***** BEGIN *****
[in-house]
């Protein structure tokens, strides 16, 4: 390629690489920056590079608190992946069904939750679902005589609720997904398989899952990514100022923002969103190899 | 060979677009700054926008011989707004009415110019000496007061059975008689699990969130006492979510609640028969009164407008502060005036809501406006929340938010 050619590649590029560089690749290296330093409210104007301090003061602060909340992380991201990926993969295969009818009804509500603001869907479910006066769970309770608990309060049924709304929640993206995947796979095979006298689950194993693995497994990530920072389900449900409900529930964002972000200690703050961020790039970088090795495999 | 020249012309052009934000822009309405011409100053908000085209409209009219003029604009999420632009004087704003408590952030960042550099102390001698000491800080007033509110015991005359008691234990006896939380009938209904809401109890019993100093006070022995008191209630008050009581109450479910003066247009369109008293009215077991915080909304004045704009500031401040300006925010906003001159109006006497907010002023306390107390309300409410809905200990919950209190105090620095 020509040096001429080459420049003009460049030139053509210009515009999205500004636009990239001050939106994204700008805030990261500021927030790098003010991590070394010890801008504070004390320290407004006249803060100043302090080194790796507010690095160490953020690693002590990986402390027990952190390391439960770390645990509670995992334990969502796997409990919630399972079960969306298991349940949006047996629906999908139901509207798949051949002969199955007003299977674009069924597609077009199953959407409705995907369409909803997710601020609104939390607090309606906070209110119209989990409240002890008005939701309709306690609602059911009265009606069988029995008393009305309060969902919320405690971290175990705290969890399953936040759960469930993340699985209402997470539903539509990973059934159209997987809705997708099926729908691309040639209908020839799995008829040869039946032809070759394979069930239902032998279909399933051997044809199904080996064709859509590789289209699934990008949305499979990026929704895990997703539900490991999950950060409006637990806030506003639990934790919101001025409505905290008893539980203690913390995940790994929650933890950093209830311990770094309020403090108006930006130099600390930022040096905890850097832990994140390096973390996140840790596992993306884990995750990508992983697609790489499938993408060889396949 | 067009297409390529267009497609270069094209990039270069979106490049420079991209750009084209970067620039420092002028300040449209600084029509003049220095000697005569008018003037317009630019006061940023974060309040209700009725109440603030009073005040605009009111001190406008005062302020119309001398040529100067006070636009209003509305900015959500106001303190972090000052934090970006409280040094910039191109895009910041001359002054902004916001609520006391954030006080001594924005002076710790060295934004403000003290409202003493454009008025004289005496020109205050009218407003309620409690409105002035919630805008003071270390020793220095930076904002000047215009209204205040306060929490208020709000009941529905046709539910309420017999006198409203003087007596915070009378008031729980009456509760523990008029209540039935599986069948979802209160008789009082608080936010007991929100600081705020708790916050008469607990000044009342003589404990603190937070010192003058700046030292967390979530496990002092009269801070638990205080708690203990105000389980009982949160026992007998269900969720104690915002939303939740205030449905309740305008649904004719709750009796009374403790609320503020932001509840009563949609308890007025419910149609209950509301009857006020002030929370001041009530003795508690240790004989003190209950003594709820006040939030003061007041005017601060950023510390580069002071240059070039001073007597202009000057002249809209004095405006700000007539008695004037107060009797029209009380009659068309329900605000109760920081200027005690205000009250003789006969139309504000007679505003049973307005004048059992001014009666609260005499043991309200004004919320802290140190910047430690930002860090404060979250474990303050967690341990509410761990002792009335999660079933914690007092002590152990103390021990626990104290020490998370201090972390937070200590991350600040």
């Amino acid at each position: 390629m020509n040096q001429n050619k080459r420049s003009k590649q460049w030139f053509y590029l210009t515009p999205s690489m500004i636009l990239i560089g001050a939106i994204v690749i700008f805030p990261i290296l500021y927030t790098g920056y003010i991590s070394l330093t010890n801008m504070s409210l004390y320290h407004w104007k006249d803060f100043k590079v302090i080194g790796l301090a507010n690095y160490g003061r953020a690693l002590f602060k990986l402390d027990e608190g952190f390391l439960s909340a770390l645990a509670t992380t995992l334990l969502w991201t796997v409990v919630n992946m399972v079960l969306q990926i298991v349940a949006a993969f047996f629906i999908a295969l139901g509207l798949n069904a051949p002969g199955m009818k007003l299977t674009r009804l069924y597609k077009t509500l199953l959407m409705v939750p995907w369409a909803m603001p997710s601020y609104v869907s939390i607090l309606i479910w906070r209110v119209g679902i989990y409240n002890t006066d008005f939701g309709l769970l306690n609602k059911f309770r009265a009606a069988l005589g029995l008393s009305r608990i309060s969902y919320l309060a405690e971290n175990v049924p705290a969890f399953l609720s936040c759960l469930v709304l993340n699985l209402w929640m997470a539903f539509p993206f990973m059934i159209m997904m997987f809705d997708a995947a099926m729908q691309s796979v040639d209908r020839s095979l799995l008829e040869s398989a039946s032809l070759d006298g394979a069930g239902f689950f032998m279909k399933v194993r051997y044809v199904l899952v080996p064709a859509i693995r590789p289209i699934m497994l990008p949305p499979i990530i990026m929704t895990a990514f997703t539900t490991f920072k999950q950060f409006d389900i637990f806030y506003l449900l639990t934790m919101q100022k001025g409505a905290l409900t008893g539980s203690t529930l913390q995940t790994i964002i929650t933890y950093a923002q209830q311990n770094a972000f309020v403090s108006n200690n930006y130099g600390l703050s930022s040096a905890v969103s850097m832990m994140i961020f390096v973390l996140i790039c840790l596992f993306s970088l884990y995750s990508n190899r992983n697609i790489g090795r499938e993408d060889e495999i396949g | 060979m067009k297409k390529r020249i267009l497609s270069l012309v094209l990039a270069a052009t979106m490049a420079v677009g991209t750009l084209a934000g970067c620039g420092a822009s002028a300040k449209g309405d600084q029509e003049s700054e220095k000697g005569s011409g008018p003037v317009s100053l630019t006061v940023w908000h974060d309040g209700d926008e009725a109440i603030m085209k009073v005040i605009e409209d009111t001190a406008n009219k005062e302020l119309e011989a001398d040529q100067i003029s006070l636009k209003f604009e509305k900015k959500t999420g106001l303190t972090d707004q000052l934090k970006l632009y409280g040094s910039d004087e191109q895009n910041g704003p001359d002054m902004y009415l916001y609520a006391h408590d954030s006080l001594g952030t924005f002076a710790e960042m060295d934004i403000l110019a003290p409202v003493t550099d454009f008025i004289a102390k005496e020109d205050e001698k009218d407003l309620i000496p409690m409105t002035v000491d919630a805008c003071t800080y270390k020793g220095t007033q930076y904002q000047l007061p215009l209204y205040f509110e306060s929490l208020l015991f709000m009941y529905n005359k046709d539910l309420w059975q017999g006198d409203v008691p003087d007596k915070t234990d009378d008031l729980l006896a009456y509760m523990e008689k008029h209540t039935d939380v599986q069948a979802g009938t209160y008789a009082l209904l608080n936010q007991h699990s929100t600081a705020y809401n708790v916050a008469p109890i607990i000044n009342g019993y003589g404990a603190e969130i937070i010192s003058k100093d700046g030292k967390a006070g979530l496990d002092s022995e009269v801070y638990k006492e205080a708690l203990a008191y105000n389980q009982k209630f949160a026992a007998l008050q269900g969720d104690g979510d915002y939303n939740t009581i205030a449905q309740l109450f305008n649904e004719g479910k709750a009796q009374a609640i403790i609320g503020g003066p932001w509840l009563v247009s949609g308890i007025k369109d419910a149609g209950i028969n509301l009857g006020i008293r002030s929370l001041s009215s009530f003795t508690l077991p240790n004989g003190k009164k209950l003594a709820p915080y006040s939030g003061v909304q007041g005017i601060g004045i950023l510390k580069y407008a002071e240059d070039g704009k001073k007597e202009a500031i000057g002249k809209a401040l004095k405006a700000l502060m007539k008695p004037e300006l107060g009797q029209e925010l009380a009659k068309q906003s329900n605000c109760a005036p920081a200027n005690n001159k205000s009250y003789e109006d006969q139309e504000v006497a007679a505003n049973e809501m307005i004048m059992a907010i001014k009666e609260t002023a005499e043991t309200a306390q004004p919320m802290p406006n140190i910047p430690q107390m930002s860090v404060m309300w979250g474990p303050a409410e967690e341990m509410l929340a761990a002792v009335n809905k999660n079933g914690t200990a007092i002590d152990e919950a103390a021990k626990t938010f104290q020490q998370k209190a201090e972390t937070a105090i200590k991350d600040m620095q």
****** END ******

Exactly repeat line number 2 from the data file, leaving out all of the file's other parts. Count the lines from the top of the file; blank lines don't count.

């Protein structure tokens, strides 16, 4: 390629690489920056590079608190992946069904939750679902005589609720997904398989899952990514100022923002969103190899 | 060979677009700054926008011989707004009415110019000496007061059975008689699990969130006492979510609640028969009164407008502060005036809501406006929340938010 050619590649590029560089690749290296330093409210104007301090003061602060909340992380991201990926993969295969009818009804509500603001869907479910006066769970309770608990309060049924709304929640993206995947796979095979006298689950194993693995497994990530920072389900449900409900529930964002972000200690703050961020790039970088090795495999 | 020249012309052009934000822009309405011409100053908000085209409209009219003029604009999420632009004087704003408590952030960042550099102390001698000491800080007033509110015991005359008691234990006896939380009938209904809401109890019993100093006070022995008191209630008050009581109450479910003066247009369109008293009215077991915080909304004045704009500031401040300006925010906003001159109006006497907010002023306390107390309300409410809905200990919950209190105090620095 020509040096001429080459420049003009460049030139053509210009515009999205500004636009990239001050939106994204700008805030990261500021927030790098003010991590070394010890801008504070004390320290407004006249803060100043302090080194790796507010690095160490953020690693002590990986402390027990952190390391439960770390645990509670995992334990969502796997409990919630399972079960969306298991349940949006047996629906999908139901509207798949051949002969199955007003299977674009069924597609077009199953959407409705995907369409909803997710601020609104939390607090309606906070209110119209989990409240002890008005939701309709306690609602059911009265009606069988029995008393009305309060969902919320405690971290175990705290969890399953936040759960469930993340699985209402997470539903539509990973059934159209997987809705997708099926729908691309040639209908020839799995008829040869039946032809070759394979069930239902032998279909399933051997044809199904080996064709859509590789289209699934990008949305499979990026929704895990997703539900490991999950950060409006637990806030506003639990934790919101001025409505905290008893539980203690913390995940790994929650933890950093209830311990770094309020403090108006930006130099600390930022040096905890850097832990994140390096973390996140840790596992993306884990995750990508992983697609790489499938993408060889396949 | 067009297409390529267009497609270069094209990039270069979106490049420079991209750009084209970067620039420092002028300040449209600084029509003049220095000697005569008018003037317009630019006061940023974060309040209700009725109440603030009073005040605009009111001190406008005062302020119309001398040529100067006070636009209003509305900015959500106001303190972090000052934090970006409280040094910039191109895009910041001359002054902004916001609520006391954030006080001594924005002076710790060295934004403000003290409202003493454009008025004289005496020109205050009218407003309620409690409105002035919630805008003071270390020793220095930076904002000047215009209204205040306060929490208020709000009941529905046709539910309420017999006198409203003087007596915070009378008031729980009456509760523990008029209540039935599986069948979802209160008789009082608080936010007991929100600081705020708790916050008469607990000044009342003589404990603190937070010192003058700046030292967390979530496990002092009269801070638990205080708690203990105000389980009982949160026992007998269900969720104690915002939303939740205030449905309740305008649904004719709750009796009374403790609320503020932001509840009563949609308890007025419910149609209950509301009857006020002030929370001041009530003795508690240790004989003190209950003594709820006040939030003061007041005017601060950023510390580069002071240059070039001073007597202009000057002249809209004095405006700000007539008695004037107060009797029209009380009659068309329900605000109760920081200027005690205000009250003789006969139309504000007679505003049973307005004048059992001014009666609260005499043991309200004004919320802290140190910047430690930002860090404060979250474990303050967690341990509410761990002792009335999660079933914690007092002590152990103390021990626990104290020490998370201090972390937070200590991350600040």